Abo Bibliothek: Guest
Digitales Portal Digitale Bibliothek eBooks Zeitschriften Referenzen und Berichte Forschungssammlungen
Journal of Environmental Pathology, Toxicology and Oncology
Impact-faktor: 1.241 5-jähriger Impact-Faktor: 1.349 SJR: 0.356 SNIP: 0.613 CiteScore™: 1.61

ISSN Druckformat: 0731-8898
ISSN Online: 2162-6537

Journal of Environmental Pathology, Toxicology and Oncology

DOI: 10.1615/JEnvironPatholToxicolOncol.v30.i3.50
pages 225-233

Efficacy of Zinc as a Nutritional Supplement in Ameliorating Chlorpyrifos-Induced Neurotoxicity in Rats

Anshoo Malhotra
Innoscience Research Sdn Bhd, Subang Jaya, Selangor, Malaysia
Praveen Nair
Department of Biophysics, Panjab University, Chandigarh, India
Devinder K. Dhawan
Department of Biophysics and Centre of Nuclear Medicine, Institute for Emerging Areas in Science and Technology, Panjab University, Chandigarh, India

ABSTRAKT

This study aimed to evaluate the efficacy of zinc as a nutritional supplement in preventing chlorpyrifos-induced neurotoxicity in rats. The rats were segregated into 4 groups, which included normal controls and chlorpyrifos-treated, zinc-treated, and chlorpyrifos- and zinc-treated animals. Eight weeks of chlorpyrifos treatment resulted in a significant increase in the levels of lipid peroxidation (LPO) and reactive oxygen species (ROS) in both cerebellum and cerebrum as compared to normal animals. On the contrary, the activities of glutathione-s-transferase (GST), glutathione reductase (GR), superoxide dismutase (SOD), and reduced glutathione (GSH) levels were found to be significantly decreased following chlorpyrifos treatment. Furthermore, chlorpyrifos resulted in anxiety in rats as observed by the elevated plus maze test. In addition, an appreciable decrease was noticed in the muscular as well as locomotor activity of chlorpyrifos-treated animals was noticed by rotarod and actophotometer tests, respectively. However, zinc supplementation to chlorpyrifos-treated animals brought back the already raised levels of LPO and ROS to near normal limits in cerebrum. Moreover, zinc treatment to the chlorpyrifos-treated animals also resulted in a significant improvement in the levels of reduced glutathione, and enzyme activities of GST in both cerebrum as well as cerebellum. Also, improvement was observed in the behavior of chlorpyrifos-treated animals upon zinc supplementation. The present study thus concludes that zinc has potential to act as a neuroprotectant against pesticide-induced neurodegenerative and behavioral disorders but further investigations need to be conducted to understand the exact mechanism of neuroprotection.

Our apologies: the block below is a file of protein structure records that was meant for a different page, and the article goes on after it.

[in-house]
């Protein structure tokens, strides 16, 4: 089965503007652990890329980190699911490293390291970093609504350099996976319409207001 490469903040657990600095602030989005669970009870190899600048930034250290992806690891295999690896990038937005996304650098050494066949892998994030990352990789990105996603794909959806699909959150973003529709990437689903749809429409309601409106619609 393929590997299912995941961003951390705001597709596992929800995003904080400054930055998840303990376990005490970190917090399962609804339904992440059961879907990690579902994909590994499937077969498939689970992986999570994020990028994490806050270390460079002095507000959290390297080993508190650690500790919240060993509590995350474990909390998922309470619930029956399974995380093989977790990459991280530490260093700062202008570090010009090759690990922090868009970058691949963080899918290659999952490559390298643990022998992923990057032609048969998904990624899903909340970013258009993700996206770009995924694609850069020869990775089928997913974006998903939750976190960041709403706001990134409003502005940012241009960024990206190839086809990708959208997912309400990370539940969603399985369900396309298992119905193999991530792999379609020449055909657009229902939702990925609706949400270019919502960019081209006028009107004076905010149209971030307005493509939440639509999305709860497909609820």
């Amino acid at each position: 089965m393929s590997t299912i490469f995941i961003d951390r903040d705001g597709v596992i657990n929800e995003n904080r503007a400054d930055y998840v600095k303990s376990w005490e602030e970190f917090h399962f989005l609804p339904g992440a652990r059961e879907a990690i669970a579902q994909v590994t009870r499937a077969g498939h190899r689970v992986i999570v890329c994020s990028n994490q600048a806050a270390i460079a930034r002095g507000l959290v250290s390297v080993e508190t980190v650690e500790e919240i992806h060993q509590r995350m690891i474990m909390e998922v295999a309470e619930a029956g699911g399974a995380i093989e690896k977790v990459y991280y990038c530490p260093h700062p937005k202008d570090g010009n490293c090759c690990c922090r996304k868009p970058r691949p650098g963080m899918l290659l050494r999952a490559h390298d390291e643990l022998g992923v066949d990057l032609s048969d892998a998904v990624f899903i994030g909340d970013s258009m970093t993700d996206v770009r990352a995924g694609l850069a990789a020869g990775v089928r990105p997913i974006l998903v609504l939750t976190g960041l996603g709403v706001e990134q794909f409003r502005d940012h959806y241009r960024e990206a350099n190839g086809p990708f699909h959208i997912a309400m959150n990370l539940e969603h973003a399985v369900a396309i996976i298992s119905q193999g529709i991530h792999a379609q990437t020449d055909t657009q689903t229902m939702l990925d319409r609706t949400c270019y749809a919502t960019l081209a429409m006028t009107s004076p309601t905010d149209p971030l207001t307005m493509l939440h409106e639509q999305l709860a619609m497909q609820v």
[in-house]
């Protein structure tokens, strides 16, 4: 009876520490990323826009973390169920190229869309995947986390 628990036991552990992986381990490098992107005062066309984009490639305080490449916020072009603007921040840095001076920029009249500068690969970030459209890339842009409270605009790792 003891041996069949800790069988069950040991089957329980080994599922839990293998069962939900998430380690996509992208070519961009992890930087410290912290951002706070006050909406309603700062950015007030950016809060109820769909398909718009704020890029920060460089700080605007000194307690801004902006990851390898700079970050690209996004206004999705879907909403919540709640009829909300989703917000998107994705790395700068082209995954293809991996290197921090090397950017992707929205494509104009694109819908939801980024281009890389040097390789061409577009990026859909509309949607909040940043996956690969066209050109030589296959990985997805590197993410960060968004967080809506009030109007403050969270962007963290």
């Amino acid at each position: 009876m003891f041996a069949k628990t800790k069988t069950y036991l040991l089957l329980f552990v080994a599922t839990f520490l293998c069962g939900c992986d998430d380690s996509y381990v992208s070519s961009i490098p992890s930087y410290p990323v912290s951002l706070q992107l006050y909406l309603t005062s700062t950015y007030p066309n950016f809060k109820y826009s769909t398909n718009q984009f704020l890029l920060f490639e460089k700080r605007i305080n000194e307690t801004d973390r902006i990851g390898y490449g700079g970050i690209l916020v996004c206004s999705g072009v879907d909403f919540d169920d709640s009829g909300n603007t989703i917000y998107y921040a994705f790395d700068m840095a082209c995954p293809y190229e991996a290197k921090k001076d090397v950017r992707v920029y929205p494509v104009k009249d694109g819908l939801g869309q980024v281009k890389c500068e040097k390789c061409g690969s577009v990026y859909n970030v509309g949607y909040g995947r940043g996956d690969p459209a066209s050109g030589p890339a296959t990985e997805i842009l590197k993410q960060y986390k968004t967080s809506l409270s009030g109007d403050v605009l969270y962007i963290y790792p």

SCHLÜSSELWÖRTER: zinc, chlorpyrifos, neurotoxicity

Articles with similar content:

Efficacy of Curcumin in Ameliorating Aluminum- Induced Neurotoxicity
Journal of Environmental Pathology, Toxicology and Oncology, Vol.37, 2018, issue 2
Hongyuan Zhang, Wei Zhao, Anshoo Malhotra
In Vitro Mitigation of Arsenic Toxicity by Tea Polyphenols in Human Lymphocytes
Journal of Environmental Pathology, Toxicology and Oncology, Vol.26, 2007, issue 3
Subhabrata Dey, Madhumita Roy, Rathindra Kumar Bhattacharya, Dona Sinha
Lead Acetate-Induced Hepatoxicity in Wistar Rats: Possible Protective Role of Combination Therapy
Journal of Environmental Pathology, Toxicology and Oncology, Vol.34, 2015, issue 1
Amita Jaswal, Sadhana Shrivastava, Samta Sharma, Suchita Raghuvanshi, Sangeeta Shukla
Toxic Effects of Lead Exposure in Rats: Involvement of Oxidative Stress, Genotoxic Effect, and the Beneficial Role of N-Acetylcysteine Supplemented with Selenium
Journal of Environmental Pathology, Toxicology and Oncology, Vol.33, 2014, issue 1
Samta Sharma, Bhanu Pratap Singh Raghuvanshi, Sangeeta Shukla
Effect of Ginkgo biloba Extract on Lead-Induced Oxidative Stress in Different Regions of Rat Brain
Journal of Environmental Pathology, Toxicology and Oncology, Vol.34, 2015, issue 2
Prabhakara Rao Yallapragada, Manoj Kumar Velaga